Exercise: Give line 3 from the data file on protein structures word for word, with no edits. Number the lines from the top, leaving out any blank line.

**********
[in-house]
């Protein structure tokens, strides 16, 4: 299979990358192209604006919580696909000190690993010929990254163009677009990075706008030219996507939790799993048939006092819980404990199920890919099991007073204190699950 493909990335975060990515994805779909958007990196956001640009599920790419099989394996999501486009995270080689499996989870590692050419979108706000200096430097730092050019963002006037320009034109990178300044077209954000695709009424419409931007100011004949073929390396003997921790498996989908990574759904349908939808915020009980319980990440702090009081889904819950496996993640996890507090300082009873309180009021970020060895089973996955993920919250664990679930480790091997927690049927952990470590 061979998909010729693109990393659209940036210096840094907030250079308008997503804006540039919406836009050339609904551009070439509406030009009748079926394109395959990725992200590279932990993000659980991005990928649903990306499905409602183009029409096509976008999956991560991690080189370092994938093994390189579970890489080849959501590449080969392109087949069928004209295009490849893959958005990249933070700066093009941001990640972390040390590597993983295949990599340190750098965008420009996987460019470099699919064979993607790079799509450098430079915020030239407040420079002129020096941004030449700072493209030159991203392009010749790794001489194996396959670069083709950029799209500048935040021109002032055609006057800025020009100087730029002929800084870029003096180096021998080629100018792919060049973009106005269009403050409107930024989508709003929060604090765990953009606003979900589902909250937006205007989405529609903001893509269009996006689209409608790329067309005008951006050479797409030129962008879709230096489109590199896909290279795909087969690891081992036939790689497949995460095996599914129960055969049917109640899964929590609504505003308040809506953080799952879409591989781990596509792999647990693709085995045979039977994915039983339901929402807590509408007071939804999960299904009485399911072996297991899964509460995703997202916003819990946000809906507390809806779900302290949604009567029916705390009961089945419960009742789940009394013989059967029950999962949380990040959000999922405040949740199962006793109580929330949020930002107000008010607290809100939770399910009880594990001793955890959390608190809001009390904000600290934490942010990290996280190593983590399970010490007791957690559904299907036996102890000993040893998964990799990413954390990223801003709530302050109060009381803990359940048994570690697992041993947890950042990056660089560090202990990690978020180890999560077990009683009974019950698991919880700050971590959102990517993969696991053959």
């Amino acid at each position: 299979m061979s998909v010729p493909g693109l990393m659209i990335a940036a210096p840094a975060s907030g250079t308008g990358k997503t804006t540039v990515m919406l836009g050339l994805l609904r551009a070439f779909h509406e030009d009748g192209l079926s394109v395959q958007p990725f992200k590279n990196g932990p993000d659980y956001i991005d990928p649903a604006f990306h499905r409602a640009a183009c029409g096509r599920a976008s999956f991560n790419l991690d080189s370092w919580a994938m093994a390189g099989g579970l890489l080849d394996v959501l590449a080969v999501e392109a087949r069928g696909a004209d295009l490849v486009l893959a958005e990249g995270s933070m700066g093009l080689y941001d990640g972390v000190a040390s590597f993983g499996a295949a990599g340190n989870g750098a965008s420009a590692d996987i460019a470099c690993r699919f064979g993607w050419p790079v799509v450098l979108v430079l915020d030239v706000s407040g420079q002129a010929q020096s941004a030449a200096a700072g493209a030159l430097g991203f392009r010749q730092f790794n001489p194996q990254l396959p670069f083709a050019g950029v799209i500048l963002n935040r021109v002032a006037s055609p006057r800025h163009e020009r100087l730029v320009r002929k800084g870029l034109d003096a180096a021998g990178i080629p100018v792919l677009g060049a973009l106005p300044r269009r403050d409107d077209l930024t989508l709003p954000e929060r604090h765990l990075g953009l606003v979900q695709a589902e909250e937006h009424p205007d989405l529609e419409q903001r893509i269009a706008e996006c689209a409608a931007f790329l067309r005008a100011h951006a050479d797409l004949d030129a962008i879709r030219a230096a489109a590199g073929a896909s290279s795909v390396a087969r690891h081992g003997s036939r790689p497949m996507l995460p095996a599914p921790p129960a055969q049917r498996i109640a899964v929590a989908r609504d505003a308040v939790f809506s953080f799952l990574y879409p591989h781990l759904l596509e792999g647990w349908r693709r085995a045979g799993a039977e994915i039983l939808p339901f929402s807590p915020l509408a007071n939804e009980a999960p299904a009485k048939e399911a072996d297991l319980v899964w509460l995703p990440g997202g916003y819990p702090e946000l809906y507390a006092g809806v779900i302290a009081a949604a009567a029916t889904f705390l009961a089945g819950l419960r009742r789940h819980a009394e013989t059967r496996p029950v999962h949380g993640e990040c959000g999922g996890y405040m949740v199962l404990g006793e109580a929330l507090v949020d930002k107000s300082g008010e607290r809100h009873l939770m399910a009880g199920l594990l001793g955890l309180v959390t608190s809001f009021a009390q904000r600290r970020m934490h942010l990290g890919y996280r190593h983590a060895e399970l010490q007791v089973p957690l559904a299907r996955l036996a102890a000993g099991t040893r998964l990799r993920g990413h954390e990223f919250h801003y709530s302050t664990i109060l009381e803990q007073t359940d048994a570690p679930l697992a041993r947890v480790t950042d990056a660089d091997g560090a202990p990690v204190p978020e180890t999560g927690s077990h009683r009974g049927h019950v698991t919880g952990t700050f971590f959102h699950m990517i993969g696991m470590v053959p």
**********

């Amino acid at each position: 299979m061979s998909v010729p493909g693109l990393m659209i990335a940036a210096p840094a975060s907030g250079t308008g990358k997503t804006t540039v990515m919406l836009g050339l994805l609904r551009a070439f779909h509406e030009d009748g192209l079926s394109v395959q958007p990725f992200k590279n990196g932990p993000d659980y956001i991005d990928p649903a604006f990306h499905r409602a640009a183009c029409g096509r599920a976008s999956f991560n790419l991690d080189s370092w919580a994938m093994a390189g099989g579970l890489l080849d394996v959501l590449a080969v999501e392109a087949r069928g696909a004209d295009l490849v486009l893959a958005e990249g995270s933070m700066g093009l080689y941001d990640g972390v000190a040390s590597f993983g499996a295949a990599g340190n989870g750098a965008s420009a590692d996987i460019a470099c690993r699919f064979g993607w050419p790079v799509v450098l979108v430079l915020d030239v706000s407040g420079q002129a010929q020096s941004a030449a200096a700072g493209a030159l430097g991203f392009r010749q730092f790794n001489p194996q990254l396959p670069f083709a050019g950029v799209i500048l963002n935040r021109v002032a006037s055609p006057r800025h163009e020009r100087l730029v320009r002929k800084g870029l034109d003096a180096a021998g990178i080629p100018v792919l677009g060049a973009l106005p300044r269009r403050d409107d077209l930024t989508l709003p954000e929060r604090h765990l990075g953009l606003v979900q695709a589902e909250e937006h009424p205007d989405l529609e419409q903001r893509i269009a706008e996006c689209a409608a931007f790329l067309r005008a100011h951006a050479d797409l004949d030129a962008i879709r030219a230096a489109a590199g073929a896909s290279s795909v390396a087969r690891h081992g003997s036939r790689p497949m996507l995460p095996a599914p921790p129960a055969q049917r498996i109640a899964v929590a989908r609504d505003a308040v939790f809506s953080f799952l990574y879409p591989h781990l759904l596509e792999g647990w349908r693709r085995a045979g799993a039977e994915i039983l939808p339901f929402s807590p915020l509408a007071n939804e009980a999960p299904a009485k048939e399911a072996d297991l319980v899964w509460l995703p990440g997202g916003y819990p702090e946000l809906y507390a006092g809806v779900i302290a009081a949604a009567a029916t889904f705390l009961a089945g819950l419960r009742r789940h819980a009394e013989t059967r496996p029950v999962h949380g993640e990040c959000g999922g996890y405040m949740v199962l404990g006793e109580a929330l507090v949020d930002k107000s300082g008010e607290r809100h009873l939770m399910a009880g199920l594990l001793g955890l309180v959390t608190s809001f009021a009390q904000r600290r970020m934490h942010l990290g890919y996280r190593h983590a060895e399970l010490q007791v089973p957690l559904a299907r996955l036996a102890a000993g099991t040893r998964l990799r993920g990413h954390e990223f919250h801003y709530s302050t664990i109060l009381e803990q007073t359940d048994a570690p679930l697992a041993r947890v480790t950042d990056a660089d091997g560090a202990p990690v204190p978020e180890t999560g927690s077990h009683r009974g049927h019950v698991t919880g952990t700050f971590f959102h699950m990517i993969g696991m470590v053959p």